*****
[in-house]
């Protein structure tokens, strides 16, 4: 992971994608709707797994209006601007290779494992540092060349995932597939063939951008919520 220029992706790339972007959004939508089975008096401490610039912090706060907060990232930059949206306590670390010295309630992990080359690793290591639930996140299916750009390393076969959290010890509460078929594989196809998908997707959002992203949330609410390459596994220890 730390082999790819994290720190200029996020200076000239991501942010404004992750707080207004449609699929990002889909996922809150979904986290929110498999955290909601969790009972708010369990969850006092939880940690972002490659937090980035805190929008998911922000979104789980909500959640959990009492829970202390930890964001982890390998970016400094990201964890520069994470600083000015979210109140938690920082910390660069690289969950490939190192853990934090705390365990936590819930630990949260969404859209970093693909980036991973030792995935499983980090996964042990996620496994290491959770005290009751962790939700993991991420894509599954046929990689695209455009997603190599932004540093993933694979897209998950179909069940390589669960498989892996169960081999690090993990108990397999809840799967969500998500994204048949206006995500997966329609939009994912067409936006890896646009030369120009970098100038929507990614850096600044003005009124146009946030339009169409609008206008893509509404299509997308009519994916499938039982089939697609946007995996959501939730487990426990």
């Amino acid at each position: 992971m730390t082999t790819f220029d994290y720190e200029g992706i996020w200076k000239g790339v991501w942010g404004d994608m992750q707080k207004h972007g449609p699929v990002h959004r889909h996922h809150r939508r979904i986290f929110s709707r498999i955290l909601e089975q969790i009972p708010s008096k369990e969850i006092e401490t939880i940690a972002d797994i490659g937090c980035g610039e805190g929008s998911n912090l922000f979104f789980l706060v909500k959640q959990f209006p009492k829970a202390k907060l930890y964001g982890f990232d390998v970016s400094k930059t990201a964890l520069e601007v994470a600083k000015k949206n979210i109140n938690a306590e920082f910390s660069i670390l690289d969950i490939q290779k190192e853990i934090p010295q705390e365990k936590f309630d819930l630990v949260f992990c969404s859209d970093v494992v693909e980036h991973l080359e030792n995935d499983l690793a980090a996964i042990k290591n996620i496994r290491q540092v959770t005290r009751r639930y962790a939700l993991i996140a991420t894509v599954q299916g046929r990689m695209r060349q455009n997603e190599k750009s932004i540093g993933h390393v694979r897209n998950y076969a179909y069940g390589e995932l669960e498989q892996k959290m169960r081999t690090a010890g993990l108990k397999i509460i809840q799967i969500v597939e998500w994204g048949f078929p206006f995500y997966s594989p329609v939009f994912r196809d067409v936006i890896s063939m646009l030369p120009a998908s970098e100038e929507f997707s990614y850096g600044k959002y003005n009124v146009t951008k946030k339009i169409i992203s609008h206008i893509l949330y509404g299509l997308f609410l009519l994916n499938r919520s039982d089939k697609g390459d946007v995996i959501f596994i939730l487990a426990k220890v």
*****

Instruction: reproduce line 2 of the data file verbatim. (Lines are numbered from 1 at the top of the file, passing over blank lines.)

């Protein structure tokens, strides 16, 4: 992971994608709707797994209006601007290779494992540092060349995932597939063939951008919520 220029992706790339972007959004939508089975008096401490610039912090706060907060990232930059949206306590670390010295309630992990080359690793290591639930996140299916750009390393076969959290010890509460078929594989196809998908997707959002992203949330609410390459596994220890 730390082999790819994290720190200029996020200076000239991501942010404004992750707080207004449609699929990002889909996922809150979904986290929110498999955290909601969790009972708010369990969850006092939880940690972002490659937090980035805190929008998911922000979104789980909500959640959990009492829970202390930890964001982890390998970016400094990201964890520069994470600083000015979210109140938690920082910390660069690289969950490939190192853990934090705390365990936590819930630990949260969404859209970093693909980036991973030792995935499983980090996964042990996620496994290491959770005290009751962790939700993991991420894509599954046929990689695209455009997603190599932004540093993933694979897209998950179909069940390589669960498989892996169960081999690090993990108990397999809840799967969500998500994204048949206006995500997966329609939009994912067409936006890896646009030369120009970098100038929507990614850096600044003005009124146009946030339009169409609008206008893509509404299509997308009519994916499938039982089939697609946007995996959501939730487990426990």